The M1014 Joint Service Shotgun is what happens when you put Marines in charge of choosing a new service-wide weapon. In 1999 the Military wanted a new combative shotgun and put the Marines in charge of finding it. The Marines went to Benelli, and Benelli produced the M4. Not the rifle, but that’s what they designated the new shotgun as. This semi-auto shotgun passed the USMC trials and became the M1014 Joint Service shotgun.

Shotguns might be niche weapons in modern military use, but when a shotgun’s needed, you want the very best. Social work with a shotgun is always a close-range endeavor and involves the judicious use of buckshot. In close-quarters combat, you can’t have an unreliable, inaccurate, or poorly designed weapon. Here are five reasons why the M1014 rules.

1) The M1014 Is Semi-auto

Prior to the M1014, the military’s choice of combat shotgun was a pump action. The Benelli broke new ground by offering a semi-auto action. For each press of the trigger, the Benelli barked and dispensed lead. Semi-autos not only offer a fast firing rate but make the gun easier to use with one hand, and help reduce recoil.

5 Reasons the M1014 Joint Service Shotgun Rules
(DVIDS)

The M1014’s semi-auto design made the Benelli a popular choice in such events as the Battle for Fallujah. In these close quarters city-wide battles, the shotgun’s decisive fight-stopping power made the close-quarters fights short. In the worst-case scenario, the semi-auto action allowed Marines to dispense 63 .33 caliber pellets in mere seconds.

2) Benelli’s ARGO System

When Benelli designed the M1014, they utilized a gas-operated system. This was a departure as Benelli’s M1, M2, and M3 systems utilized an inertia-driven design. Inertia guns are great, but the Marines wanted a gas gun. The reason being is that inertia-driven designs can become unreliable when fitted with accessories, especially heavy accessories.

5 Reasons the M1014 Joint Service Shotgun Rules
(DVIDS)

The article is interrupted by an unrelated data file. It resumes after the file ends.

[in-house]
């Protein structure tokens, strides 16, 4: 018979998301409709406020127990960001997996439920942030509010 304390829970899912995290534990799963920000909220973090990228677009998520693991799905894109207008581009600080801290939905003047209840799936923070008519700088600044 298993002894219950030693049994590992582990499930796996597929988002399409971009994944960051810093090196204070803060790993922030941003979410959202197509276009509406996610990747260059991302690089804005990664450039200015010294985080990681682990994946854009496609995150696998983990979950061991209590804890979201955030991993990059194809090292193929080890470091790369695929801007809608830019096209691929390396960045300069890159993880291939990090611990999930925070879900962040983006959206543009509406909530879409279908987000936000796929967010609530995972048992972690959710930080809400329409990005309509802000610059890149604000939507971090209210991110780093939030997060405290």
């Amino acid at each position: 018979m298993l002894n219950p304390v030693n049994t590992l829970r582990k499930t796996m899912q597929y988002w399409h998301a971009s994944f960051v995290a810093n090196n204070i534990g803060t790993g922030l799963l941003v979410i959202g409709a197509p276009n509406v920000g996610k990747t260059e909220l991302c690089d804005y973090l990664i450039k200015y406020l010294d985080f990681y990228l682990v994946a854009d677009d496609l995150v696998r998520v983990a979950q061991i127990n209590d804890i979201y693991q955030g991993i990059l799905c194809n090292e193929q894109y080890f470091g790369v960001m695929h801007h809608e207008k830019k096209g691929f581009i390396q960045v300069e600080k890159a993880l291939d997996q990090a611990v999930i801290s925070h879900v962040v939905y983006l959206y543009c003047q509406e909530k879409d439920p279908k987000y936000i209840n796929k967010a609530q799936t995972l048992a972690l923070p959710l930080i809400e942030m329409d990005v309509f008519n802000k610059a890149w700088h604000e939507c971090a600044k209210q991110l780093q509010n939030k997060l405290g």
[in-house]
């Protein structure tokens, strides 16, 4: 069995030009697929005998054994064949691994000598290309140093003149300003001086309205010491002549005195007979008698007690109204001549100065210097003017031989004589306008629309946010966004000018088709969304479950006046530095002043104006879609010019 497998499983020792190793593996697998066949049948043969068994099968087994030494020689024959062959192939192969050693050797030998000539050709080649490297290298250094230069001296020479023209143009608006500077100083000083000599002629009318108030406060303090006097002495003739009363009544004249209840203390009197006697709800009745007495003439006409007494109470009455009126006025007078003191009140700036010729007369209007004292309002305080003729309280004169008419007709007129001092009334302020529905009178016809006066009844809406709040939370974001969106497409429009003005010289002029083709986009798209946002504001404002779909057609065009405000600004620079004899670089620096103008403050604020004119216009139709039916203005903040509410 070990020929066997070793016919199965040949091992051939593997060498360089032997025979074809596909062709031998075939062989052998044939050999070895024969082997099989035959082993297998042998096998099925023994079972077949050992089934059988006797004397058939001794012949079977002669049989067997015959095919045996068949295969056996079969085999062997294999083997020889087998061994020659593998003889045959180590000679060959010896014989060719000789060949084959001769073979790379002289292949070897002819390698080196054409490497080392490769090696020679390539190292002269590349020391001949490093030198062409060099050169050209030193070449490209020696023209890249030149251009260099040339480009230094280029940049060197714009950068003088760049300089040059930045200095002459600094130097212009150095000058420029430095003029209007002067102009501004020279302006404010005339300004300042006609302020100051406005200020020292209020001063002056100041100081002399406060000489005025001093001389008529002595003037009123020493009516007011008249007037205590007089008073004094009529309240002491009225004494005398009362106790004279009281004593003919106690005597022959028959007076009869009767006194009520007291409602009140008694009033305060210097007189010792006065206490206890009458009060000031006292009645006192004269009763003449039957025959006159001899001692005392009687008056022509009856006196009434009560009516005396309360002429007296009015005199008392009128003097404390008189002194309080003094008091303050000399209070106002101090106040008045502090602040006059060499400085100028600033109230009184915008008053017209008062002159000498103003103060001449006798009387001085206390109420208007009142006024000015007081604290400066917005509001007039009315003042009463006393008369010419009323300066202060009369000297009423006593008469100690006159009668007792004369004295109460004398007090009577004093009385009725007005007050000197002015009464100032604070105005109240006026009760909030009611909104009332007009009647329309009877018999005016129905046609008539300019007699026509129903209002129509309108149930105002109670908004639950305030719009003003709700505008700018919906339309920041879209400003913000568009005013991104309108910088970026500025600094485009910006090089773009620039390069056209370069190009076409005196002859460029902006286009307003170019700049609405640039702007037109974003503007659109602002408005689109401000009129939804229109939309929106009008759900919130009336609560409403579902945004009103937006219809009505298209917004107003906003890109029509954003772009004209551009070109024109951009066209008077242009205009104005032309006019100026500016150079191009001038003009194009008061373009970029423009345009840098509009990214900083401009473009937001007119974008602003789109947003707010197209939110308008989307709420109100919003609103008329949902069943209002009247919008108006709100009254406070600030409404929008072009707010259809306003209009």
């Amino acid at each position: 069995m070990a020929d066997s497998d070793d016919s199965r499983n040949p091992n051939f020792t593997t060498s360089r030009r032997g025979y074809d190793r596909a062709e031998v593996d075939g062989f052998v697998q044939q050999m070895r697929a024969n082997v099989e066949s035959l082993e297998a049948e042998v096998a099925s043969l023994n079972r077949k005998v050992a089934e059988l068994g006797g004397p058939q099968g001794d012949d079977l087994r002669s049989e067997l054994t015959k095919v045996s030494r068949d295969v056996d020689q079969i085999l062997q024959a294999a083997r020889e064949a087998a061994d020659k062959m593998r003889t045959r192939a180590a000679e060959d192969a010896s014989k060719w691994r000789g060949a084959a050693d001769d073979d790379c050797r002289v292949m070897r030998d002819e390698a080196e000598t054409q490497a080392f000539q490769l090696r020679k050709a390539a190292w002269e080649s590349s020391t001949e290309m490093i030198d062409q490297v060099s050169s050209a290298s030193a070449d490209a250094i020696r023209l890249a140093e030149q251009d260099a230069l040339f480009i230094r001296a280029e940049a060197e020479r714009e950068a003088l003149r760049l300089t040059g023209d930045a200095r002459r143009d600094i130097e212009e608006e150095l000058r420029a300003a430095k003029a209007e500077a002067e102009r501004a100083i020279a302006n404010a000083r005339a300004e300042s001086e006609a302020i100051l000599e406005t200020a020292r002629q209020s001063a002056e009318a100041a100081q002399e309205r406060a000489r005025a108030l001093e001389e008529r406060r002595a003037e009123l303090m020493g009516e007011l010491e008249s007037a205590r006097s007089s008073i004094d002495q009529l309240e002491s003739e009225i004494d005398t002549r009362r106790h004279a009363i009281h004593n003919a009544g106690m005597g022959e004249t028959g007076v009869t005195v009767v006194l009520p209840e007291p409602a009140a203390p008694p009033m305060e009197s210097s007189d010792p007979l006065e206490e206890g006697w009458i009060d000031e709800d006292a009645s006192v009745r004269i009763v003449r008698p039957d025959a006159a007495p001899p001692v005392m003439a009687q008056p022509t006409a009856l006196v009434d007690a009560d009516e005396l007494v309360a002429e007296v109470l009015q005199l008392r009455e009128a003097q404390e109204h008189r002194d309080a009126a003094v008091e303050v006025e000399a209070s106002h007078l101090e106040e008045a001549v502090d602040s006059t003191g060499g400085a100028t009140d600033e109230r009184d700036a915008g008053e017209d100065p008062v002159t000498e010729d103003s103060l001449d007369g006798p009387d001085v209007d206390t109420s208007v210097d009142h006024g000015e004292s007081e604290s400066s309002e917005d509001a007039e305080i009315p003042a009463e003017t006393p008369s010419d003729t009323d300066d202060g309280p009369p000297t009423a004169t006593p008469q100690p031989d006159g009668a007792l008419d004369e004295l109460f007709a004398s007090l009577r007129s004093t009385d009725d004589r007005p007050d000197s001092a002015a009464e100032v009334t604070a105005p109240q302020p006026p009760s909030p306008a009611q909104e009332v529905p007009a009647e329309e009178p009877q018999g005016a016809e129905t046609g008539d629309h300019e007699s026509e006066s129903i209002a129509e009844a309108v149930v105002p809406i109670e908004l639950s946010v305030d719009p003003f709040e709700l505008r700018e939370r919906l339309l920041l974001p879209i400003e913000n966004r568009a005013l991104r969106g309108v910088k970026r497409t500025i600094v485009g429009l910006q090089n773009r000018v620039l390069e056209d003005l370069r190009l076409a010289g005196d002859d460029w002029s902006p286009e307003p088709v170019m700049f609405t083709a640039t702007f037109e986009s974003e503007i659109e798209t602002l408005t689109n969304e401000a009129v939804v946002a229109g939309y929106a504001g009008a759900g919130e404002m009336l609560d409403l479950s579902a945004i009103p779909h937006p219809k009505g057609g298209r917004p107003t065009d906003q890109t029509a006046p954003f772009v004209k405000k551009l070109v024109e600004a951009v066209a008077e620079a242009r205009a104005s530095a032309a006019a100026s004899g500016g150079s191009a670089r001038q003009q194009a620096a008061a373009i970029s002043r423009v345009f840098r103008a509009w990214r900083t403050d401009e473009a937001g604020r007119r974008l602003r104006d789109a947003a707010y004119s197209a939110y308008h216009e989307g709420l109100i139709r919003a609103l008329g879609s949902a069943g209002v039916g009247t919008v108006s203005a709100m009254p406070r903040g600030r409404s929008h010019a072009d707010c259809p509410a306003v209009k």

On the other hand, gas systems can withstand hefty accessories like night vision optics, laser aiming devices, lights, and spare ammunition. Benelli’s gas system wasn’t your normal gas operation. It was Benelli’s own ARGO system. ARGO stands for Auto Regulating Gas Operated system. This short-stroke piston-driven system reduces weight and ensures absolute reliability in almost all conditions.

3) Sights, Optics, and More

It’s 2021, and everything has optics! So should your combat shotgun. Especially when you’re a Marine doing room clearing in the middle of the night. You want a night vision optic, and the Picatinny rail at the top of the gun makes that easy to accomplish. It provides a rock-solid base for attaching optics of all types. From hefty night vision designs to daylight red dot sights, the Benelli M1014 can equip them all.

Other than the awesome optic base Benelli also equipped the gun with a rock-solid set of iron sights. These ghost ring style sights provide shooters with a rock-solid base for aiming rapidly and precisely. Perfect for both slugs and buckshot. These are easy to adjust and rifle like which makes them a natural transition from rifle to shotgun.

4) Adjust It

Stocks on shotguns can be tough. Body armor makes an adjustable stock a must-have, but adjustable stocks on shotguns can be tricky. Military weapons take a beating, and beatings find weak points. Combine that with the 12-gauge recoil, and if you don’t design the stock correctly, it will break. The M1014 wears a properly adjustable stock. It’s a rigid system that allows for easy adjustment for wearing body armor or for shorter shooters.

The fully collapsed position allows it to be easily short-stocked and also stored in a more compact package. If you keep the M1014 in the truck, then the shorter stock makes it easier to pack and easier to sling when it’s backing up a rifle.

Benelli M1014 Shotgun
(Courtesy of author)

5) The M1014 Packs a Wallop

Shotguns have a typical low capacity. That’s the problem with those big 12-gauge rounds and magazine tubes. The M1014 packs as many rounds as it can and gives you a seven-round tube. That’s a lot of buckshot, but beyond that, you can even “ghost-load” the gun by keeping one around on the shell lifter. With seven in the tube, one ghost-loaded, and one in the gun, you have nine rounds of buckshot ready to rock and roll.

Shotguns aren’t suppressive weapons and typically end the fight quite quickly. As such, nine rounds is often plenty!

Going Bang

The Benelli M1014 offers users an extremely capable and competent weapon for clearing rooms, working checkpoints, and ending fights quickly. It’s a fantastic shotgun, and the best news is that you can own one too! Benelli sells a multitude of M4 variants that offer you the same above qualities for home defense and duty use. If you want the king of combat shotguns, then the M1014 has you covered.

If you enjoyed this article, please consider supporting our Veteran Editorial by becoming a SOFREP subscriber. Click here to get 3 months of full ad-free access for only $1 $29.97.